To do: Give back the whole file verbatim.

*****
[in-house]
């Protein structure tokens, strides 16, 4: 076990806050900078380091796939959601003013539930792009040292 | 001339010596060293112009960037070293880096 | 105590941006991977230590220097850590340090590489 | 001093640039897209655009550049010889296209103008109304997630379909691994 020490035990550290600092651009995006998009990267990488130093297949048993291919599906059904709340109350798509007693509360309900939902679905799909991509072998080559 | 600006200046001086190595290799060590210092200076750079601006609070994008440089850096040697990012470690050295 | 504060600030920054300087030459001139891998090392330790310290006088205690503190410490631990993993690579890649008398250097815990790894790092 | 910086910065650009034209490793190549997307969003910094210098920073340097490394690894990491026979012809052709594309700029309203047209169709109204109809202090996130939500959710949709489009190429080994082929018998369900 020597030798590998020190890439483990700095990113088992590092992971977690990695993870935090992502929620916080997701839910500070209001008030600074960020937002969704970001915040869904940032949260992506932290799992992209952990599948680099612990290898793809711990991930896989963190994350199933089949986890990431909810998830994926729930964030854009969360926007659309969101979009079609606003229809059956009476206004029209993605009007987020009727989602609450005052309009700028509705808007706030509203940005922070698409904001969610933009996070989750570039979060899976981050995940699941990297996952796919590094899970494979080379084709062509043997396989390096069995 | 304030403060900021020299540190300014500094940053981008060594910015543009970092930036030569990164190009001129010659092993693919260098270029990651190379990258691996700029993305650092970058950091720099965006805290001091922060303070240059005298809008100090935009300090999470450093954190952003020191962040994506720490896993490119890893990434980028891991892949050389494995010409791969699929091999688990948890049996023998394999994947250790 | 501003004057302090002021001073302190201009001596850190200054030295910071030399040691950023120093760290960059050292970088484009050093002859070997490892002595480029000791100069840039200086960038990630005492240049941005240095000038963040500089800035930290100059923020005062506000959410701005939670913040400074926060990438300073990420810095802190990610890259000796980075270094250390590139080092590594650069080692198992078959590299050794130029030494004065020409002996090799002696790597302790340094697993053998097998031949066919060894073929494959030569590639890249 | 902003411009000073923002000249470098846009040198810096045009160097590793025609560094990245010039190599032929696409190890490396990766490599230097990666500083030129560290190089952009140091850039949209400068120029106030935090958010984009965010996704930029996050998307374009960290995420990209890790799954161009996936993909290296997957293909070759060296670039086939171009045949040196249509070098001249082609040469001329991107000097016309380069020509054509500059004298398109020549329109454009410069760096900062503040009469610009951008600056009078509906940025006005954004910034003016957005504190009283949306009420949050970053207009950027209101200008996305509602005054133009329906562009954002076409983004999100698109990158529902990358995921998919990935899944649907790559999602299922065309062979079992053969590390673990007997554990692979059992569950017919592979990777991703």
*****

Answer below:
[in-house]
């Protein structure tokens, strides 16, 4: 076990806050900078380091796939959601003013539930792009040292 | 001339010596060293112009960037070293880096 | 105590941006991977230590220097850590340090590489 | 001093640039897209655009550049010889296209103008109304997630379909691994 020490035990550290600092651009995006998009990267990488130093297949048993291919599906059904709340109350798509007693509360309900939902679905799909991509072998080559 | 600006200046001086190595290799060590210092200076750079601006609070994008440089850096040697990012470690050295 | 504060600030920054300087030459001139891998090392330790310290006088205690503190410490631990993993690579890649008398250097815990790894790092 | 910086910065650009034209490793190549997307969003910094210098920073340097490394690894990491026979012809052709594309700029309203047209169709109204109809202090996130939500959710949709489009190429080994082929018998369900 020597030798590998020190890439483990700095990113088992590092992971977690990695993870935090992502929620916080997701839910500070209001008030600074960020937002969704970001915040869904940032949260992506932290799992992209952990599948680099612990290898793809711990991930896989963190994350199933089949986890990431909810998830994926729930964030854009969360926007659309969101979009079609606003229809059956009476206004029209993605009007987020009727989602609450005052309009700028509705808007706030509203940005922070698409904001969610933009996070989750570039979060899976981050995940699941990297996952796919590094899970494979080379084709062509043997396989390096069995 | 304030403060900021020299540190300014500094940053981008060594910015543009970092930036030569990164190009001129010659092993693919260098270029990651190379990258691996700029993305650092970058950091720099965006805290001091922060303070240059005298809008100090935009300090999470450093954190952003020191962040994506720490896993490119890893990434980028891991892949050389494995010409791969699929091999688990948890049996023998394999994947250790 | 501003004057302090002021001073302190201009001596850190200054030295910071030399040691950023120093760290960059050292970088484009050093002859070997490892002595480029000791100069840039200086960038990630005492240049941005240095000038963040500089800035930290100059923020005062506000959410701005939670913040400074926060990438300073990420810095802190990610890259000796980075270094250390590139080092590594650069080692198992078959590299050794130029030494004065020409002996090799002696790597302790340094697993053998097998031949066919060894073929494959030569590639890249 | 902003411009000073923002000249470098846009040198810096045009160097590793025609560094990245010039190599032929696409190890490396990766490599230097990666500083030129560290190089952009140091850039949209400068120029106030935090958010984009965010996704930029996050998307374009960290995420990209890790799954161009996936993909290296997957293909070759060296670039086939171009045949040196249509070098001249082609040469001329991107000097016309380069020509054509500059004298398109020549329109454009410069760096900062503040009469610009951008600056009078509906940025006005954004910034003016957005504190009283949306009420949050970053207009950027209101200008996305509602005054133009329906562009954002076409983004999100698109990158529902990358995921998919990935899944649907790559999602299922065309062979079992053969590390673990007997554990692979059992569950017919592979990777991703």